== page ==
Explained: Government promises cheaper and easier financial advice under overhaul
Stephen Jones says many super members aren't receiving financial advice ahead of retirement. Photo: AAP
Australians have been promised cheaper and easier financial advice under an overhaul that will create a new type of financial adviser.
Unveiled by Assistant Treasurer Stephen Jones on Thursday, reforms will expand access to advice by allowing the likes of banks and super funds to offer more personal help to consumers, particularly before retirement.
Jones said safeguards will also be legislated to ensure such advice is high quality and helps curb the rise of dodgy online financial content.
“With five million Aussies at or approaching retirement with more money than ever before, these reforms will help people make informed and safe financial decisions,” he said.
“This new access to financial advice will reduce the harm caused by scammers posing as ‘fin‑fluencers’, with investment scams representing over 60 per cent of all scam losses so far this year.”
New class of financial adviser
Under the changes, a new type of qualified adviser will be created who will not charge fees or commissions for the information they provide.
These advisers can be employees at financial institutions like banks, insurance companies and super funds, with the idea being that simple matters can be canvassed without needing a traditional financial adviser.
They will be regulated under a revamped best interests duty, which will still require all advisers to provide tailored and high-quality information.
Existing safe harbour rules in the best interest test will also be removed to boost protections, following criticism that it promoted box-checking.
The overarching goal is to expand the tailored financial advice available to Australians while maintaining protections designed to ensure information remains relevant and in the interests of those receiving it.
Gerard Brody, acting director of Super Consumers Australia, welcomed the reforms, saying that the government’s decision to maintain and enhance the best interests duty was a “really positive commitment”.
“People should have confidence their financial advisers will always act in their best interests,” Brody said.
But he warned that expanding financial advice to financial institutions that offer banking, insurance and retirement services must be designed carefully to avoid Australians getting caught up in sales tactics.
“When a bank or big institution is providing you with advice there is a conflict of interest,” Brody explained. “They’ve got a product to sell you.
“What we don’t want is product sales dressed up as advice.”
The life insurance industry, meanwhile, believes the changes will save consumers money, particularly where companies can offer simple advice that wouldn’t necessarily require a third-party adviser to get involved.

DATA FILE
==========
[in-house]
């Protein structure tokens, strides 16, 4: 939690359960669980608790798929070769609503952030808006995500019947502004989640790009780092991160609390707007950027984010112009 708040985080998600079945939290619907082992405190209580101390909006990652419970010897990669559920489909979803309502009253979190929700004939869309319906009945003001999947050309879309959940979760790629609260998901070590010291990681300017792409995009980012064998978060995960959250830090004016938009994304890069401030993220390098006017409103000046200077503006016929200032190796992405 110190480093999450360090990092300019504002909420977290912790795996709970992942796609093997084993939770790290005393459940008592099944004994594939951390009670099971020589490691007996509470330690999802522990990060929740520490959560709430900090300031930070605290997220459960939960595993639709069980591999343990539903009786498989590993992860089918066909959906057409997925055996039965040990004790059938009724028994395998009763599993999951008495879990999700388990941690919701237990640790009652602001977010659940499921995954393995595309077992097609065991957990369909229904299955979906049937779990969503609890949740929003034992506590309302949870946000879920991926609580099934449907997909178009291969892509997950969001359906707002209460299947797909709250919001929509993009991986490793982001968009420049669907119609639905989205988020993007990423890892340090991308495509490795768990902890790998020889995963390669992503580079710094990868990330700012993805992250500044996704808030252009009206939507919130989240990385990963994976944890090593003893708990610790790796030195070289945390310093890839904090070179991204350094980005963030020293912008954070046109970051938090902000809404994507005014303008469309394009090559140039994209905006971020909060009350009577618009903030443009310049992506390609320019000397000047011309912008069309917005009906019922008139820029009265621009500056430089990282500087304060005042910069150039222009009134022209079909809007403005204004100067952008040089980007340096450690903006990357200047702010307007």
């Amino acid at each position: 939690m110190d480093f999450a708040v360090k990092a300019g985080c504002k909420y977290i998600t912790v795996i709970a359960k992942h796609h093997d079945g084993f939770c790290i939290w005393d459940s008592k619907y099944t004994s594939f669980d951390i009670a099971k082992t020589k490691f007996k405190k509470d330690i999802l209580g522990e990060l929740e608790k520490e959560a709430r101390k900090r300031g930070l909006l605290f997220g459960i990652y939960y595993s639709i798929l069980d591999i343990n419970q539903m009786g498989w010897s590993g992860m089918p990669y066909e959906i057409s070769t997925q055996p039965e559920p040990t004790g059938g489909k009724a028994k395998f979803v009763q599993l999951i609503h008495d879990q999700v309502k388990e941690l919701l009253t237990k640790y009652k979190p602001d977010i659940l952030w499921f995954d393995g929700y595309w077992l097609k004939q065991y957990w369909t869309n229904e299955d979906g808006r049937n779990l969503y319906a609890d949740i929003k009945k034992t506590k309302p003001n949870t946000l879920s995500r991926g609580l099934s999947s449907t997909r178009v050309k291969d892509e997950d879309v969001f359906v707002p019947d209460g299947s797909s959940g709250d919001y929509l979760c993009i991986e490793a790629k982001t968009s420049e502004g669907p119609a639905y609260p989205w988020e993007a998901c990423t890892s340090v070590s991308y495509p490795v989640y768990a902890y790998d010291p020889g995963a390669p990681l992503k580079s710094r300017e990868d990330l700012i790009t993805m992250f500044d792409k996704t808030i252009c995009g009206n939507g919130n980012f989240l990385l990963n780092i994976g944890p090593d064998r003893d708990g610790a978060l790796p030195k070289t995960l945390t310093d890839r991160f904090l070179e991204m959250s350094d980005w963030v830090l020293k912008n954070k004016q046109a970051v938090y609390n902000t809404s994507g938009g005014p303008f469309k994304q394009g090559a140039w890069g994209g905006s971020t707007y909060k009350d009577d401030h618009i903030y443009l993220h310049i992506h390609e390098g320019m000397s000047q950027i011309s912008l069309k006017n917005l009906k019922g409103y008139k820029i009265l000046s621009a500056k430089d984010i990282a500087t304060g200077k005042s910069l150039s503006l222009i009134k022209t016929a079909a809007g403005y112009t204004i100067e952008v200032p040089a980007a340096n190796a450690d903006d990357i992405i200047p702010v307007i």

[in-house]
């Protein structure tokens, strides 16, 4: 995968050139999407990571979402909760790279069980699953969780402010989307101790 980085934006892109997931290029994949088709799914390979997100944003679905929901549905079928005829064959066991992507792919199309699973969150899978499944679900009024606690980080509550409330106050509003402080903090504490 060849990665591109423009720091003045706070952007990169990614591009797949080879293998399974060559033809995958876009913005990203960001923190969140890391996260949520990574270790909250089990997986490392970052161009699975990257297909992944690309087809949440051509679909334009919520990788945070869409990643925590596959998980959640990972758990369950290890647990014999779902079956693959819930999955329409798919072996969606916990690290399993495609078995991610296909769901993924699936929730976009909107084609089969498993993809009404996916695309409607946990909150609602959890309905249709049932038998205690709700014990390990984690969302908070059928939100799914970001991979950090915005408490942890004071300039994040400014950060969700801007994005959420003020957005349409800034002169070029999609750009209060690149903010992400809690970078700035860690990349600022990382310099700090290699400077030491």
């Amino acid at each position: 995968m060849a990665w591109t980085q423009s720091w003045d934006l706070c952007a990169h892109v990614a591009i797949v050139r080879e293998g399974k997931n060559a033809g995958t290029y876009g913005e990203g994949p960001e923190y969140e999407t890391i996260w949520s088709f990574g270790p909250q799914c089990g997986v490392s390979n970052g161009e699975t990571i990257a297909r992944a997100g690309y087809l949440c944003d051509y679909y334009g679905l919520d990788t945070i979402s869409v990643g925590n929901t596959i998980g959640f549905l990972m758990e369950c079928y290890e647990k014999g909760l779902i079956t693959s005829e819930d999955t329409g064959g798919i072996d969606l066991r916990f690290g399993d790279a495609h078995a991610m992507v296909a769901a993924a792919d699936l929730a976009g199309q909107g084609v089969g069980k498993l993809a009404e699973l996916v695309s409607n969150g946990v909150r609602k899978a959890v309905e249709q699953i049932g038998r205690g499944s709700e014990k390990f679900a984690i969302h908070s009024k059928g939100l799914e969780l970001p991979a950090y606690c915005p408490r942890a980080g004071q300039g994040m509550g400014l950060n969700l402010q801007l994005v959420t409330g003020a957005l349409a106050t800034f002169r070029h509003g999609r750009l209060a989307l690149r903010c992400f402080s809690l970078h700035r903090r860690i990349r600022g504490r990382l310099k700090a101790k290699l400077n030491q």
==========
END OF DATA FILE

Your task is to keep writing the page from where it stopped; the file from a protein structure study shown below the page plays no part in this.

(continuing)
“Australians will no longer have to wait in line to pay $3500 on average for financial advice,” Council of Life Insurers boss Christine Cupitt said.
“For many people, getting advice has been far too expensive and inaccessible with just 1000 financial advisers nationwide who help people navigate life insurance products.”
Super funds to ‘nudge’ Australians
Another major change unveiled by the government on Thursday is that super funds will be allowed to “nudge” their members with limited and qualified financial advice ahead of “key life stages” such as retirement.
New rules will clarify the type of advice funds can send members and how retirement savings can be used to pay for the provision of advice.
Funds will be allowed to consider a member’s personal circumstances, including their existing debt, spousal income, age and pension eligibility.
A statement from Jones’ office said this will result in funds sending “helpful nudges” to members about their financial planning ahead of retirement and other life stages.
This could include prompting members about their options for drawing down on their savings amid concerns that many Australians are flying blind and end up retiring with excess money in their super accounts.
Council of the Ageing chief Patricia Sparrow said the changes will make it easier for Australians to get tailored advice about their retirements.
“Many of these changes are simply common sense and will help ensure better outcomes for customers,” she said.
“It doesn’t matter if you’re 18 or 80, working out the best financial systems and set-ups can be daunting.
“Of course, it’s critical safeguards are in place to make sure people are protected against bad advice, but it’s also important that people have the ability to seek out good advice too.”
‘Plain English’ financial advice
The third plank of the reforms announced on Thursday was changes to financial advice statements that are provided to Australians when they seek assistance.
The government wants to replace these statements with a new “principles-based advice record” that utilises “plain English” to make it easier for Australians to understand their situation and financial options.
Unlike the current system, the new records will be required to cover all the information an adviser presents to a client and allow Australians to request that this advice be provided in writing to ensure a paper trail.
Advice records will be required to lay out the financial advice that has been given, the reasons for that advice, how much it will cost and whether the adviser is receiving any additional benefits from providing it.
A statement from Jones’ office said the new model will make it easier for Australians to make informed decisions after meeting with a financial adviser.
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